Although many couples can reach an agreement on child support outside of the courtroom, others have a more difficult time as it is common for disputes to arise as each party’s hard-earned assets are on the line. When parents decide to end their relationship, they are still legally responsible for financially supporting their children until they reach the age of emancipation. Child support in New Jersey is generally determined based on the state’s Child Support Guidelines. However, in some cases, the court may deviate from the guidelines based on the specific facts of the case. As such, many parents wonder what exactly their child support obligations are. Please continue reading to learn whether your ex will still pay child support if you make more money and how our determined Monmouth County Child Support Attorneys can help you today.
What factors impact child support in New Jersey?
When parents in New Jersey separate, the court will order the non-custodial parent to provide child support to the custodial parent to ensure the child’s basic needs are met. As mentioned, New Jersey courts determine child support based on the Child Support Guidelines. However, sometimes, the guidelines may not apply based on the parties’ income. In such cases, the court will determine child support based on several factors, including:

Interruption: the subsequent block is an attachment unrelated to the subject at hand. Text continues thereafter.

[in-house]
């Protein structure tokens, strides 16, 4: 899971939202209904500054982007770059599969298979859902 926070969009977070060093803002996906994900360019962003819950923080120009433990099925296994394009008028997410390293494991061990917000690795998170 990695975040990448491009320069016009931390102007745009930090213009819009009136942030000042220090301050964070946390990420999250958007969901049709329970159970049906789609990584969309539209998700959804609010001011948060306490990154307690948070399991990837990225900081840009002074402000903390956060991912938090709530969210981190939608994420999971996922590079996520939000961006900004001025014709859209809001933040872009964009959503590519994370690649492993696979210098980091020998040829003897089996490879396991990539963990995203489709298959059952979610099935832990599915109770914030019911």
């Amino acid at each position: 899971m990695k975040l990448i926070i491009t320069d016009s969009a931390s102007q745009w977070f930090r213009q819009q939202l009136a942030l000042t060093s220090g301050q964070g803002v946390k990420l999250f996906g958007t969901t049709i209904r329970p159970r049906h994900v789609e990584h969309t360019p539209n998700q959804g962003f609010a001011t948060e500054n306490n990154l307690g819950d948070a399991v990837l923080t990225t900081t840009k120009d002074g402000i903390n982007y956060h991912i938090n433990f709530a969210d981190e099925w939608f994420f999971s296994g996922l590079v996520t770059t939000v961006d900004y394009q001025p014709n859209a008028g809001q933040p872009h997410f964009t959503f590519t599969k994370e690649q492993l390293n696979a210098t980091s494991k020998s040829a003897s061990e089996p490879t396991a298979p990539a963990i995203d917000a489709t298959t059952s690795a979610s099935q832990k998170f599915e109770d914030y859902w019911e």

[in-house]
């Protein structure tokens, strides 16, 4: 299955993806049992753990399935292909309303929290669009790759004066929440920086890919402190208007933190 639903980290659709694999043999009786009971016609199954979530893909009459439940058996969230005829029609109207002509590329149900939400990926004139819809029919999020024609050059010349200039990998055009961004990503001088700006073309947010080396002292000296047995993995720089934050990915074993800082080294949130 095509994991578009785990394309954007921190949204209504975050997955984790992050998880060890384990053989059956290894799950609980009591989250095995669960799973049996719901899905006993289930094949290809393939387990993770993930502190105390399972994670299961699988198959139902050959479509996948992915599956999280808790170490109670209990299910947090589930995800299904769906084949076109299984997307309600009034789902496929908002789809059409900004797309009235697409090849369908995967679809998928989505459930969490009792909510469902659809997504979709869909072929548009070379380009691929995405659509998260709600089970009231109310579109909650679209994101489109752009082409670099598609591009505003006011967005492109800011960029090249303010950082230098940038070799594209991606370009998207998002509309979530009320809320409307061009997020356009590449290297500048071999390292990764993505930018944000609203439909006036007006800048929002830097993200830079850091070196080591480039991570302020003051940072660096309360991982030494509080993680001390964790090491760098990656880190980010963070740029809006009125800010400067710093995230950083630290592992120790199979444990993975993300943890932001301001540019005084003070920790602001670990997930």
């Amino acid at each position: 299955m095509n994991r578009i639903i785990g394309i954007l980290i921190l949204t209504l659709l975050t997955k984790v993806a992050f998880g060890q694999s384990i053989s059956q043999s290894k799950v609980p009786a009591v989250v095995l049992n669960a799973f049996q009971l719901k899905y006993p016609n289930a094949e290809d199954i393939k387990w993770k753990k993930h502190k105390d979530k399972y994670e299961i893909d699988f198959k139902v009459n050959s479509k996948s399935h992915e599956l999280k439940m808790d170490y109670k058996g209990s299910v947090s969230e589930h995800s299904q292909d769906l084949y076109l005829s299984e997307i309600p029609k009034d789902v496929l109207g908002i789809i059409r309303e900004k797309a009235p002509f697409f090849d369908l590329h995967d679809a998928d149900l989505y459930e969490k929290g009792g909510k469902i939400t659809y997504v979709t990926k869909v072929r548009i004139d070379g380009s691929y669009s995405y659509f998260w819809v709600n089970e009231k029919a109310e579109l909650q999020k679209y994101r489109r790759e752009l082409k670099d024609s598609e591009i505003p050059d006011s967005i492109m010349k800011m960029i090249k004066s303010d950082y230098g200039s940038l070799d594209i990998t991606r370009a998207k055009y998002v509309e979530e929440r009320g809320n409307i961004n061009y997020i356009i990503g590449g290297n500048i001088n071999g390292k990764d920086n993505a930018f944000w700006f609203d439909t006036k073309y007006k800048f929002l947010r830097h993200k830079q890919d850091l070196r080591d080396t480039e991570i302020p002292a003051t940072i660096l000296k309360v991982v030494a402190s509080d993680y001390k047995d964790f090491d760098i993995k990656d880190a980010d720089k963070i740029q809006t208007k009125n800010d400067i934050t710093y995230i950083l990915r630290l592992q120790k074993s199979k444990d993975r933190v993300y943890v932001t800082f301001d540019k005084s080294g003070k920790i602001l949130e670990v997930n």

- Each parent’s financial situation
- The custody arrangement
- Age and health of each parent
- Age and health of the child
- Daycare expenses
- Assets and liabilities of each parent
- Living arrangements of the child
- Any other factors considered relevant by the court
What happens if I make more money than my child’s other parent?
As mentioned above, parents are financially obligated to support their children until they’ve reached the age of emancipation. In the eyes of the state, a child is emancipated at 19 or until the child has graduated from high school or professional school. However, support may continue past 19 if the child has specific physical or emotional challenges. Therefore, regardless of whether you make significantly more money than your spouse, your ex will still be obligated to provide child support.
The court holds both parents financially responsible for their children even when one spouse has a substantially higher income than their child’s other parent. Nevertheless, it’s imperative to note that if the non-custodial has a significant change in circumstances where they can no longer afford to pay this maintenance, they could request a modification to their existing child support order. In such cases, they must demonstrate that they’ve had a substantial change in their financial circumstances, which hinder their ability to afford child support. However, until the court deems it reasonable to modify an existing child support order, your ex will be required to pay child support.
If your ex has requested to modify their child support order, please don’t hesitate to contact a trusted attorney from the legal team at Paone Zaleski & Murphy, who can help fight for the support you and your child deserve.